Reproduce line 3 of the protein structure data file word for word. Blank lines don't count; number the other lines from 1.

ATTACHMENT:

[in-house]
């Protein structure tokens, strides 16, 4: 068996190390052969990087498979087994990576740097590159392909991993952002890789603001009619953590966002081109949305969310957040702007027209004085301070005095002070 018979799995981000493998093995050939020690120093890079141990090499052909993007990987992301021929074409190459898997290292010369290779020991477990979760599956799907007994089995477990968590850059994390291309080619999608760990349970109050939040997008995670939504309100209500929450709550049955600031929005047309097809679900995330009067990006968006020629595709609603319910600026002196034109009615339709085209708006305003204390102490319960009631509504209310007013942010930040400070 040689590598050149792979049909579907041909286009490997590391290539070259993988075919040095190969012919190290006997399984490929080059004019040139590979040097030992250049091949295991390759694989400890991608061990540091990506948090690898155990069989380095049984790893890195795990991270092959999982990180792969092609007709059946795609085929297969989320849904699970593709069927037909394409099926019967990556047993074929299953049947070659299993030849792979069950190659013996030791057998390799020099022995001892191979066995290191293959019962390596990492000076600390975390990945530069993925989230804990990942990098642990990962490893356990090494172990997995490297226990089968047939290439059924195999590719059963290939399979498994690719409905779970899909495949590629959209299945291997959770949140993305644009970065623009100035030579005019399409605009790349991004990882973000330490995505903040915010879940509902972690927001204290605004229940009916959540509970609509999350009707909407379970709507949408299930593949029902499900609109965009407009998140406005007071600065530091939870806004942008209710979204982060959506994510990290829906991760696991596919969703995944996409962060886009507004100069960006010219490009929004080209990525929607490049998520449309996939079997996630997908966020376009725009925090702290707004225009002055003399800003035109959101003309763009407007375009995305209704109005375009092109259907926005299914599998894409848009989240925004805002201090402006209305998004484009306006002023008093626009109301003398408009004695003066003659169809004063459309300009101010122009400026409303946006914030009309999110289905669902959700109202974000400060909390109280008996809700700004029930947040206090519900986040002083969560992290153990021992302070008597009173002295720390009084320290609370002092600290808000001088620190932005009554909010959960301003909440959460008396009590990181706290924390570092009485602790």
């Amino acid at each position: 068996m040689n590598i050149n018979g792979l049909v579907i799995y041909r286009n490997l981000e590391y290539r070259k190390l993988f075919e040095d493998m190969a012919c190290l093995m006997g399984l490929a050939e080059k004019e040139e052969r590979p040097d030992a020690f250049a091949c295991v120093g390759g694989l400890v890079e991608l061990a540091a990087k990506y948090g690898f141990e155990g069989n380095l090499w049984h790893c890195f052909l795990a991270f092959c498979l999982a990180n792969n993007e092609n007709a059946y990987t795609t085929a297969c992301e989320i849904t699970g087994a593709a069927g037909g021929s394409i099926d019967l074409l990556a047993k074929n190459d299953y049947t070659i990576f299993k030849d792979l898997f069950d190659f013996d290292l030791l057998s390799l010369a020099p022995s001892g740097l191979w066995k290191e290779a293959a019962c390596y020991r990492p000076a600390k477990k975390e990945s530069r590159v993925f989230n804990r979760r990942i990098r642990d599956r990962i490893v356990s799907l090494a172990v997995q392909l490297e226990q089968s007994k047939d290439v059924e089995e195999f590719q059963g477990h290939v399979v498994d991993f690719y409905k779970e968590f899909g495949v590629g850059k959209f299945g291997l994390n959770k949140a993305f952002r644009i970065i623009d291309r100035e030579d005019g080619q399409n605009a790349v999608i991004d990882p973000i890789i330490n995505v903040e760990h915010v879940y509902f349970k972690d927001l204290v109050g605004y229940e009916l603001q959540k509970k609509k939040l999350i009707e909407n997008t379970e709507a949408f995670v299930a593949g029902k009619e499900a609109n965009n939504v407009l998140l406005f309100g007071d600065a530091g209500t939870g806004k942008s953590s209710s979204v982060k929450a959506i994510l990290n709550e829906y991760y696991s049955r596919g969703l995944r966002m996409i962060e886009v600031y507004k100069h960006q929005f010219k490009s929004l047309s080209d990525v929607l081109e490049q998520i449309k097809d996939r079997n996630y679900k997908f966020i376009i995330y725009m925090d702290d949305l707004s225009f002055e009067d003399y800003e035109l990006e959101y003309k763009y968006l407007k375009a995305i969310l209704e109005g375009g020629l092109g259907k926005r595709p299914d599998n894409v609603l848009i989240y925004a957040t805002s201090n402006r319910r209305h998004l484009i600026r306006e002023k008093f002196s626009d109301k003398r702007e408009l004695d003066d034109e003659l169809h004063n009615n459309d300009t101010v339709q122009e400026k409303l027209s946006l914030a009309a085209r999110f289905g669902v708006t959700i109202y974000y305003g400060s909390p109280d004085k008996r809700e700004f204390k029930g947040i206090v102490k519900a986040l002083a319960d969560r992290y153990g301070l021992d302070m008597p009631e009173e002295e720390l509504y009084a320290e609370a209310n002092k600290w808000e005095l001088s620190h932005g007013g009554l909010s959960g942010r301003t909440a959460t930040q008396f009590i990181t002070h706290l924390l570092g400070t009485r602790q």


């Amino acid at each position: 068996m040689n590598i050149n018979g792979l049909v579907i799995y041909r286009n490997l981000e590391y290539r070259k190390l993988f075919e040095d493998m190969a012919c190290l093995m006997g399984l490929a050939e080059k004019e040139e052969r590979p040097d030992a020690f250049a091949c295991v120093g390759g694989l400890v890079e991608l061990a540091a990087k990506y948090g690898f141990e155990g069989n380095l090499w049984h790893c890195f052909l795990a991270f092959c498979l999982a990180n792969n993007e092609n007709a059946y990987t795609t085929a297969c992301e989320i849904t699970g087994a593709a069927g037909g021929s394409i099926d019967l074409l990556a047993k074929n190459d299953y049947t070659i990576f299993k030849d792979l898997f069950d190659f013996d290292l030791l057998s390799l010369a020099p022995s001892g740097l191979w066995k290191e290779a293959a019962c390596y020991r990492p000076a600390k477990k975390e990945s530069r590159v993925f989230n804990r979760r990942i990098r642990d599956r990962i490893v356990s799907l090494a172990v997995q392909l490297e226990q089968s007994k047939d290439v059924e089995e195999f590719q059963g477990h290939v399979v498994d991993f690719y409905k779970e968590f899909g495949v590629g850059k959209f299945g291997l994390n959770k949140a993305f952002r644009i970065i623009d291309r100035e030579d005019g080619q399409n605009a790349v999608i991004d990882p973000i890789i330490n995505v903040e760990h915010v879940y509902f349970k972690d927001l204290v109050g605004y229940e009916l603001q959540k509970k609509k939040l999350i009707e909407n997008t379970e709507a949408f995670v299930a593949g029902k009619e499900a609109n965009n939504v407009l998140l406005f309100g007071d600065a530091g209500t939870g806004k942008s953590s209710s979204v982060k929450a959506i994510l990290n709550e829906y991760y696991s049955r596919g969703l995944r966002m996409i962060e886009v600031y507004k100069h960006q929005f010219k490009s929004l047309s080209d990525v929607l081109e490049q998520i449309k097809d996939r079997n996630y679900k997908f966020i376009i995330y725009m925090d702290d949305l707004s225009f002055e009067d003399y800003e035109l990006e959101y003309k763009y968006l407007k375009a995305i969310l209704e109005g375009g020629l092109g259907k926005r595709p299914d599998n894409v609603l848009i989240y925004a957040t805002s201090n402006r319910r209305h998004l484009i600026r306006e002023k008093f002196s626009d109301k003398r702007e408009l004695d003066d034109e003659l169809h004063n009615n459309d300009t101010v339709q122009e400026k409303l027209s946006l914030a009309a085209r999110f289905g669902v708006t959700i109202y974000y305003g400060s909390p109280d004085k008996r809700e700004f204390k029930g947040i206090v102490k519900a986040l002083a319960d969560r992290y153990g301070l021992d302070m008597p009631e009173e002295e720390l509504y009084a320290e609370a209310n002092k600290w808000e005095l001088s620190h932005g007013g009554l909010s959960g942010r301003t909440a959460t930040q008396f009590i990181t002070h706290l924390l570092g400070t009485r602790q």